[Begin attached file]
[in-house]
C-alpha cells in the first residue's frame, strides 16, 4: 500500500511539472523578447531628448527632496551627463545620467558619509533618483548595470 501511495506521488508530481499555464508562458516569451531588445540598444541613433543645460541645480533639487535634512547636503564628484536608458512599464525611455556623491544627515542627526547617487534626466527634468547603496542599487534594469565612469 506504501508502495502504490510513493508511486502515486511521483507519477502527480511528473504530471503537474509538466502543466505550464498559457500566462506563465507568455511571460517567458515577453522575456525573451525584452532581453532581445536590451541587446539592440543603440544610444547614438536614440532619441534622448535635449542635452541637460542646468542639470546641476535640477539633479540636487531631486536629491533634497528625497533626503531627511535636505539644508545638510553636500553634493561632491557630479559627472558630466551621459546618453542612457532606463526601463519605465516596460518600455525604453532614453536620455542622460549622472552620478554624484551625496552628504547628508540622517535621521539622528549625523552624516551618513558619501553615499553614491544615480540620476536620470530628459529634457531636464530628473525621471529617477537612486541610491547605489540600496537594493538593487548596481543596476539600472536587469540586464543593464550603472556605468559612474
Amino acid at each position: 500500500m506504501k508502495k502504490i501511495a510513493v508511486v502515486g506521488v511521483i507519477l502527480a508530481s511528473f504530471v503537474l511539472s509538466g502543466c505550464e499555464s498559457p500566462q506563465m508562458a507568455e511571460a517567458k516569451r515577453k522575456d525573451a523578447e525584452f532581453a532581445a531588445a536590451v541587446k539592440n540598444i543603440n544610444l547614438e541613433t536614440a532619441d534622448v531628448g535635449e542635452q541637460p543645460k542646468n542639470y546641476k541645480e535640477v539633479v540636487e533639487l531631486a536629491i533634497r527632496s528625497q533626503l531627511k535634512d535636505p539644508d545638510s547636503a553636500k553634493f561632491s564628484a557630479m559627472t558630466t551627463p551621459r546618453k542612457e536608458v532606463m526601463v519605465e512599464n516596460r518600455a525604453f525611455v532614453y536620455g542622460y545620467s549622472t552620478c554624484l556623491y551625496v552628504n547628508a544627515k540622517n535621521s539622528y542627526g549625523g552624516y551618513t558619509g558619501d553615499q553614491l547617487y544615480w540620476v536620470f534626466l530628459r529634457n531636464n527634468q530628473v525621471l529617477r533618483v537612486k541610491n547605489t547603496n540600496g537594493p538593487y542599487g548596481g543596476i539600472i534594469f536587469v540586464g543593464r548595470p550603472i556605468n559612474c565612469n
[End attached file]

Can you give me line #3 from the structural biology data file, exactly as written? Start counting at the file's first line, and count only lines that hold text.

Amino acid at each position: 500500500m506504501k508502495k502504490i501511495a510513493v508511486v502515486g506521488v511521483i507519477l502527480a508530481s511528473f504530471v503537474l511539472s509538466g502543466c505550464e499555464s498559457p500566462q506563465m508562458a507568455e511571460a517567458k516569451r515577453k522575456d525573451a523578447e525584452f532581453a532581445a531588445a536590451v541587446k539592440n540598444i543603440n544610444l547614438e541613433t536614440a532619441d534622448v531628448g535635449e542635452q541637460p543645460k542646468n542639470y546641476k541645480e535640477v539633479v540636487e533639487l531631486a536629491i533634497r527632496s528625497q533626503l531627511k535634512d535636505p539644508d545638510s547636503a553636500k553634493f561632491s564628484a557630479m559627472t558630466t551627463p551621459r546618453k542612457e536608458v532606463m526601463v519605465e512599464n516596460r518600455a525604453f525611455v532614453y536620455g542622460y545620467s549622472t552620478c554624484l556623491y551625496v552628504n547628508a544627515k540622517n535621521s539622528y542627526g549625523g552624516y551618513t558619509g558619501d553615499q553614491l547617487y544615480w540620476v536620470f534626466l530628459r529634457n531636464n527634468q530628473v525621471l529617477r533618483v537612486k541610491n547605489t547603496n540600496g537594493p538593487y542599487g548596481g543596476i539600472i534594469f536587469v540586464g543593464r548595470p550603472i556605468n559612474c565612469n